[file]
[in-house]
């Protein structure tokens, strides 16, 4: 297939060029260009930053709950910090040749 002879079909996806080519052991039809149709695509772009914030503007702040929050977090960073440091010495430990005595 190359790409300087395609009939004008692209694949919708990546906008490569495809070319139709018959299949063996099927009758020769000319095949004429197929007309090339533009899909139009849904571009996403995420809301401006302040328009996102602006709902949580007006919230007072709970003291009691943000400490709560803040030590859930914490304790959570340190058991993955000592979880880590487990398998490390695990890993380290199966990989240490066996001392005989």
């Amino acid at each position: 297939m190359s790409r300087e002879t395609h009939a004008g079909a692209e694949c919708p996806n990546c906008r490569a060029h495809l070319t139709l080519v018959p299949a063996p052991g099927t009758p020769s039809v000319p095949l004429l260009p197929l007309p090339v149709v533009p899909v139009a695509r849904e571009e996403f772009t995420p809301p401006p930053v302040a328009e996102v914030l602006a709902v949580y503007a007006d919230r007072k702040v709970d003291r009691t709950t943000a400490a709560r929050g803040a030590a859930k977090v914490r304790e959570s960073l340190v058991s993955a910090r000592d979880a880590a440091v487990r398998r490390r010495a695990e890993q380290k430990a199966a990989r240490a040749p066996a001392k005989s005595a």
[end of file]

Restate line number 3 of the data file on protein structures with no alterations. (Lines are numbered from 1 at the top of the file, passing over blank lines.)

């Amino acid at each position: 297939m190359s790409r300087e002879t395609h009939a004008g079909a692209e694949c919708p996806n990546c906008r490569a060029h495809l070319t139709l080519v018959p299949a063996p052991g099927t009758p020769s039809v000319p095949l004429l260009p197929l007309p090339v149709v533009p899909v139009a695509r849904e571009e996403f772009t995420p809301p401006p930053v302040a328009e996102v914030l602006a709902v949580y503007a007006d919230r007072k702040v709970d003291r009691t709950t943000a400490a709560r929050g803040a030590a859930k977090v914490r304790e959570s960073l340190v058991s993955a910090r000592d979880a880590a440091v487990r398998r490390r010495a695990e890993q380290k430990a199966a990989r240490a040749p066996a001392k005989s005595a």